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USC Quarterback Jack Sears Enters the Transfer Portal

After a quarterback battle that had a surprise at backup, Jack Sears is looking to depart USC in search of playing time.

NCAA Football: Southern California Spring Game Jayne Kamin-Oncea-USA TODAY Sports

Many USC fans preferred Jack Sears to JT Daniels last year. Especially after drubbings by Stanford and Texas in which USC was largely unable to move the ball, fans looked down the depth chart for hope at the quarterback position. That hope manifested at Arizona State, after JT Daniels had been in concussion protocol and backup Matt Fink broke his ribs on this play.

Against Arizona State, Sears completed 20 passes on 28 attempts, bettering JT Daniels in season passing efficiency, touchdowns per game, and passer rating. The offense put 28 on the scoreboard, but ultimately fell short, losing 38-35.

Despite Sears performance, Daniels was given back the reigns to the offense the next week. Context matters here. Sears played in a game in which offensive coordinator Tee Martin was seemingly coaching for his job. The Trojans ran the only trick play of the season, having Tyler Vaughns throw downfield on this play.

And then there was this flea flicker:

By my count, these were the only two trick plays that USC ran last season. Sears had the advantage of having an offensive coordinator doing everything he could to gain yardage. This level of trickery isn’t possible on a sustained level. Furthermore, stats don’t account for Sears’ mental errors, such as this backwards pass with a defender in his face.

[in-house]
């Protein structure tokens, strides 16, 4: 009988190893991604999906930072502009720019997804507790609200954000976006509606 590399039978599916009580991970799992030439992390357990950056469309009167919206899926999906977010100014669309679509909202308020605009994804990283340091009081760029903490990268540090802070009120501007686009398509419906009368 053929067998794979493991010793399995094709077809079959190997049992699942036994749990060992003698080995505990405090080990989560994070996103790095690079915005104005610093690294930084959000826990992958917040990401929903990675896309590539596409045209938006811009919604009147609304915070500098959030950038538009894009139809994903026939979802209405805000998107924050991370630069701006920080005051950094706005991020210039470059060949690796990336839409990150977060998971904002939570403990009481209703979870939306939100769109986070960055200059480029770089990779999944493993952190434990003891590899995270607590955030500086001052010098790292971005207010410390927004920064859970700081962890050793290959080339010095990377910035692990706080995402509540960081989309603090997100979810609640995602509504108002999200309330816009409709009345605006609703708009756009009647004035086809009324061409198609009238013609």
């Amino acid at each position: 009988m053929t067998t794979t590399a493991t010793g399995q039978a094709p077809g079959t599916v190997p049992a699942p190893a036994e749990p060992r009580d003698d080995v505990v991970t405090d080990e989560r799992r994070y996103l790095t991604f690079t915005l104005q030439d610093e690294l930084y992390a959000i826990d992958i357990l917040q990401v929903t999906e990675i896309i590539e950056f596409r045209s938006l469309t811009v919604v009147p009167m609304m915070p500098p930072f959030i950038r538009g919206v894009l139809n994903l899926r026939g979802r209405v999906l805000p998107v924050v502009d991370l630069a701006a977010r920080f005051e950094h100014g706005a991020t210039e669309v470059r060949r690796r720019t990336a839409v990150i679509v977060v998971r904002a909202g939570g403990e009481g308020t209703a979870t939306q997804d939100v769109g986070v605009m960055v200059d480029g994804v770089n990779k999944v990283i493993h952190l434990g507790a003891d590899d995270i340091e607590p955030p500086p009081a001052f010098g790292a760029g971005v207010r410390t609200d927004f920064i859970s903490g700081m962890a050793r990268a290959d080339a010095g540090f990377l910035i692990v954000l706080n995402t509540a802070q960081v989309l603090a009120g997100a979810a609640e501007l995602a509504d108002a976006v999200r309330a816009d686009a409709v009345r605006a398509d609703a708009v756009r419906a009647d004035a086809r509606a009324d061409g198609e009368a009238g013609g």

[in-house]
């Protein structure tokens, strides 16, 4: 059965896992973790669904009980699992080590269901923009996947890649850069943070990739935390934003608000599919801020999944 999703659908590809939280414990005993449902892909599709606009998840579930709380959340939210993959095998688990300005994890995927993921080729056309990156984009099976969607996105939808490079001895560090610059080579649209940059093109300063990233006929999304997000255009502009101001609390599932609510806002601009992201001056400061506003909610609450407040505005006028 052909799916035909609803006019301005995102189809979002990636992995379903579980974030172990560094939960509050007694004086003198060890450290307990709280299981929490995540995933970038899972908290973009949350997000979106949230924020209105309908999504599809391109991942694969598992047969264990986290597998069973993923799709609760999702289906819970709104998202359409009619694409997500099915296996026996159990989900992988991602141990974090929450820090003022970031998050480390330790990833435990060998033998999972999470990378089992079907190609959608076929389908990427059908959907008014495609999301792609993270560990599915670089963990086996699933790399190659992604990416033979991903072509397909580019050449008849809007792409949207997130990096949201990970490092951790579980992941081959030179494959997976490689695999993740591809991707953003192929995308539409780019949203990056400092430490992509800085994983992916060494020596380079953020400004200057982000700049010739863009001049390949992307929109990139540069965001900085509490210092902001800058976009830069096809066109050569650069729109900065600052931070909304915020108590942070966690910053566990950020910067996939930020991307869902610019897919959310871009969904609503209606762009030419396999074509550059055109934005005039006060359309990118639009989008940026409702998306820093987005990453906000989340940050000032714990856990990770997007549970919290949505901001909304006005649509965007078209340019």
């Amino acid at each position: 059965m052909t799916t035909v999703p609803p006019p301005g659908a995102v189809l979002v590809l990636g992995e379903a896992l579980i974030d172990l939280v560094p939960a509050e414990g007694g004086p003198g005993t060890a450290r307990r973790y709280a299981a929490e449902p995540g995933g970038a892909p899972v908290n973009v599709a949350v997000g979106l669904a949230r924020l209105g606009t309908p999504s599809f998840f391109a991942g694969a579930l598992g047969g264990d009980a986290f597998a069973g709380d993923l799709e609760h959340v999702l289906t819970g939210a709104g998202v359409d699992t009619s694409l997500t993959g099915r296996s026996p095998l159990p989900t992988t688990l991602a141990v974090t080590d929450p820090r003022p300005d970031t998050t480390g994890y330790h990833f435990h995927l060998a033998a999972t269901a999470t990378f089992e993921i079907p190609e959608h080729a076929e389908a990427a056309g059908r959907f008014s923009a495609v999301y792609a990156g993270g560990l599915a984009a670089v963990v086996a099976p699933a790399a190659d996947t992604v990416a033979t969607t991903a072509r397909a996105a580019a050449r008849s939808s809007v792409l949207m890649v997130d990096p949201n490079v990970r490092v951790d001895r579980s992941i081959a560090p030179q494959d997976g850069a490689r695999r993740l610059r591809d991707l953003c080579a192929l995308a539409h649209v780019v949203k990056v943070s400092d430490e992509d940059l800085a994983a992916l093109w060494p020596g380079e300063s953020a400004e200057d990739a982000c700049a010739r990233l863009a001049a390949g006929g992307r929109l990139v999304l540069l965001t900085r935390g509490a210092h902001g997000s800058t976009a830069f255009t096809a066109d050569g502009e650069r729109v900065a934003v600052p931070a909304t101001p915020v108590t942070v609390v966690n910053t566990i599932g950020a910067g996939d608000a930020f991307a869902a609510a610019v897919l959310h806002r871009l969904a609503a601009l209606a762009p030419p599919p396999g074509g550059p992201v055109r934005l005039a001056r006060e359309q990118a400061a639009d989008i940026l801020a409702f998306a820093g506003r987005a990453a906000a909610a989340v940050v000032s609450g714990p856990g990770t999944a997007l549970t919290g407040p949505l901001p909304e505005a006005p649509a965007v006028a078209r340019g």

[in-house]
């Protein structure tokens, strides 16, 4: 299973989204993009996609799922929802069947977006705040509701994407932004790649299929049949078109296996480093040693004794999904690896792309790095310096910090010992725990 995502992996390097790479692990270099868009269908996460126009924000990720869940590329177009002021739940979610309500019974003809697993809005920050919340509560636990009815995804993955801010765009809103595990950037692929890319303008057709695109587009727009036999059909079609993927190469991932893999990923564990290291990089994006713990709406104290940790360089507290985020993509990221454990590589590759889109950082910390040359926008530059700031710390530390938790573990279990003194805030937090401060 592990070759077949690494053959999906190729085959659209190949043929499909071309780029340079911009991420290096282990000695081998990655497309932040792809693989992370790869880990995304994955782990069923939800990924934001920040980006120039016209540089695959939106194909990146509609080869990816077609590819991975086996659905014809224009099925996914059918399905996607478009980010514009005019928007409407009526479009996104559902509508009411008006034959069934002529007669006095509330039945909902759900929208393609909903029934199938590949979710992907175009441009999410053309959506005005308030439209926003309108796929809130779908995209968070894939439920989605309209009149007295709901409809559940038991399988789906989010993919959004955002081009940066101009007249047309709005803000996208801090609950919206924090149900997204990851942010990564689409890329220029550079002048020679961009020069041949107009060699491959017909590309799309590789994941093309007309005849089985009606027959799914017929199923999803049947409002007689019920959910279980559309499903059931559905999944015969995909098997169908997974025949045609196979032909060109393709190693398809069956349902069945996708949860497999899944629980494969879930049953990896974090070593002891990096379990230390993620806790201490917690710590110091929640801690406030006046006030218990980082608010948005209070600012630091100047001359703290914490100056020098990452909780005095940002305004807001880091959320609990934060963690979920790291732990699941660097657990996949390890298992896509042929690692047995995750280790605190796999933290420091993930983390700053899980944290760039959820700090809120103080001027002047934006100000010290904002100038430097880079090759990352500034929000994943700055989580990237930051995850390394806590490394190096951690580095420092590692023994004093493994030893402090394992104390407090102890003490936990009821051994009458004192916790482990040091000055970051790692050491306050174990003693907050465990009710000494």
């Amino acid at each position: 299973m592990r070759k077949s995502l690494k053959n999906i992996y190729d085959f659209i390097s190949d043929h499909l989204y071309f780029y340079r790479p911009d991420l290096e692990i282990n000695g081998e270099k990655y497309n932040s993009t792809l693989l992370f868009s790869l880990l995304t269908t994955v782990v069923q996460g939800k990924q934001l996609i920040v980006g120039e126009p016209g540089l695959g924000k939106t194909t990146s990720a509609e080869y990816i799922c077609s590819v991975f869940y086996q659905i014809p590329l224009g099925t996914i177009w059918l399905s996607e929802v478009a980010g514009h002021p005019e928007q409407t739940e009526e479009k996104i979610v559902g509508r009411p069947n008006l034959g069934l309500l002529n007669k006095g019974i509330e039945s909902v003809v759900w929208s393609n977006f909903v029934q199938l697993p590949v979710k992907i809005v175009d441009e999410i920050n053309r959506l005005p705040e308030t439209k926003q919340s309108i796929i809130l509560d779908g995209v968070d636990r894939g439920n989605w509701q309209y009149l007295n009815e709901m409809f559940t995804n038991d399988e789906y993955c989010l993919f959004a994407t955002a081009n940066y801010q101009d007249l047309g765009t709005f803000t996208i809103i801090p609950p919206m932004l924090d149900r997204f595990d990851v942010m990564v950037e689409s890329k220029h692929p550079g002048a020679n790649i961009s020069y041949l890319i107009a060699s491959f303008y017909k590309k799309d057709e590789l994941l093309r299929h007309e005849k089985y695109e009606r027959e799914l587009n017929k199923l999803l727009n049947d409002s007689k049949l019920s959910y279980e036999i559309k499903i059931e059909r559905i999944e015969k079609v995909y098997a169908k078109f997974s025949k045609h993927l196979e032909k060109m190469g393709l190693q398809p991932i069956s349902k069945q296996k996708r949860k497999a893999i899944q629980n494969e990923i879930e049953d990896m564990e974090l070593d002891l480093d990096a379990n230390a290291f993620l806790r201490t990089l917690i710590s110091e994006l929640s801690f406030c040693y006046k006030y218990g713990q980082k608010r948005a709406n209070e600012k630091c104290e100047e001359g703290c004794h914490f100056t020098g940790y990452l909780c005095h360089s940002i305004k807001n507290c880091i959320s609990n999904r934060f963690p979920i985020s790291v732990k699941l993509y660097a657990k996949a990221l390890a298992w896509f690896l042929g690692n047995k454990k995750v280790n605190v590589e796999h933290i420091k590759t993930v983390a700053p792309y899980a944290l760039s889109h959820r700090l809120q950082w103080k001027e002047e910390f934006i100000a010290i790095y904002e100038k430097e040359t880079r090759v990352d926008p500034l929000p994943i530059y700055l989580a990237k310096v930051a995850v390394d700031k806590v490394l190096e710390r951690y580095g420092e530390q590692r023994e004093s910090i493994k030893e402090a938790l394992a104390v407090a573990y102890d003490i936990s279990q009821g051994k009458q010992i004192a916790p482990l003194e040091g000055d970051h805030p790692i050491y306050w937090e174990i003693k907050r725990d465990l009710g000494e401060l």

And when Graham Harrell came into town, Sears still couldn’t outplay other Trojan backups. Early enrollee Kedon Slovis, an unheralded recruit from Arizona, took Sears’ spot as the backup. Graham Harrell had glowing praise for Slovis: “I think talent-wise, he’s as good as I’ve ever seen...Kedon can make some throws that other people can’t make, so that’s why he is a special talent.”

Sears’ playing style may have impacted Harrell’s decision to elevate Slovis as the backup. Sears is the most athletic of the Trojan quarterbacks, and tends to run when he sees nothing there. However, this does not jibe with Harrell’s air raid system. Harrell’s last quarterback, Mason Fine, ran for 118 yards in 2016, but only 17 and 20 for the next two years. Harrell prefers his quarterbacks to make reads rather than tucking and running, commenting that Sears had missed some reads because of his proclivity to run.

So earlier today, Sears announced his decision to transfer, noting that he would come back if given playing time.

If Sears does transfer, he will have to sit out a year and then he will have two more years of eligibility.